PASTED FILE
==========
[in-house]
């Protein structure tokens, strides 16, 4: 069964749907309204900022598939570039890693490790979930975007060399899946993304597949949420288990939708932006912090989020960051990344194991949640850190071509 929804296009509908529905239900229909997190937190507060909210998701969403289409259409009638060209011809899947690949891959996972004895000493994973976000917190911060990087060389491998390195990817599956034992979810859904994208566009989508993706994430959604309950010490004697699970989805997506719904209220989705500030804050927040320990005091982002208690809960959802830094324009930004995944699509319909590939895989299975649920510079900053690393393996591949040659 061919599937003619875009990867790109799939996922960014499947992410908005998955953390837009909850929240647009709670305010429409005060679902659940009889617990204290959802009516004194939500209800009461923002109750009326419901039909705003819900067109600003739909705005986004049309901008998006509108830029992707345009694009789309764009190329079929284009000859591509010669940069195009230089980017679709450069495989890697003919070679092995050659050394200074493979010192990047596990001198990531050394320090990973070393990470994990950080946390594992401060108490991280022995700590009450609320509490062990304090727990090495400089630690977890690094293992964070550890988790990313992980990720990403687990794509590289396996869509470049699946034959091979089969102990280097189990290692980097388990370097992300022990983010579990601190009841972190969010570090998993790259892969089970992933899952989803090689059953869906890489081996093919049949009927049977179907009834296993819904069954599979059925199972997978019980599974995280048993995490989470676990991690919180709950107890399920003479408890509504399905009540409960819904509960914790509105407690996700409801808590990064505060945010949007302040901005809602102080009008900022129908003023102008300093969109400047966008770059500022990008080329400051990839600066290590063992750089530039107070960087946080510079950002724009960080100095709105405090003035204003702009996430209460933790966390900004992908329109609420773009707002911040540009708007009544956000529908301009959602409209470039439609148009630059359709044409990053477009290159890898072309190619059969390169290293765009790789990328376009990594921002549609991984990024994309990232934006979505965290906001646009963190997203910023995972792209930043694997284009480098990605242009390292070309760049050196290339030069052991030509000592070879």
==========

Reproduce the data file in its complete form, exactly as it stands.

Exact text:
[in-house]
């Protein structure tokens, strides 16, 4: 069964749907309204900022598939570039890693490790979930975007060399899946993304597949949420288990939708932006912090989020960051990344194991949640850190071509 929804296009509908529905239900229909997190937190507060909210998701969403289409259409009638060209011809899947690949891959996972004895000493994973976000917190911060990087060389491998390195990817599956034992979810859904994208566009989508993706994430959604309950010490004697699970989805997506719904209220989705500030804050927040320990005091982002208690809960959802830094324009930004995944699509319909590939895989299975649920510079900053690393393996591949040659 061919599937003619875009990867790109799939996922960014499947992410908005998955953390837009909850929240647009709670305010429409005060679902659940009889617990204290959802009516004194939500209800009461923002109750009326419901039909705003819900067109600003739909705005986004049309901008998006509108830029992707345009694009789309764009190329079929284009000859591509010669940069195009230089980017679709450069495989890697003919070679092995050659050394200074493979010192990047596990001198990531050394320090990973070393990470994990950080946390594992401060108490991280022995700590009450609320509490062990304090727990090495400089630690977890690094293992964070550890988790990313992980990720990403687990794509590289396996869509470049699946034959091979089969102990280097189990290692980097388990370097992300022990983010579990601190009841972190969010570090998993790259892969089970992933899952989803090689059953869906890489081996093919049949009927049977179907009834296993819904069954599979059925199972997978019980599974995280048993995490989470676990991690919180709950107890399920003479408890509504399905009540409960819904509960914790509105407690996700409801808590990064505060945010949007302040901005809602102080009008900022129908003023102008300093969109400047966008770059500022990008080329400051990839600066290590063992750089530039107070960087946080510079950002724009960080100095709105405090003035204003702009996430209460933790966390900004992908329109609420773009707002911040540009708007009544956000529908301009959602409209470039439609148009630059359709044409990053477009290159890898072309190619059969390169290293765009790789990328376009990594921002549609991984990024994309990232934006979505965290906001646009963190997203910023995972792209930043694997284009480098990605242009390292070309760049050196290339030069052991030509000592070879």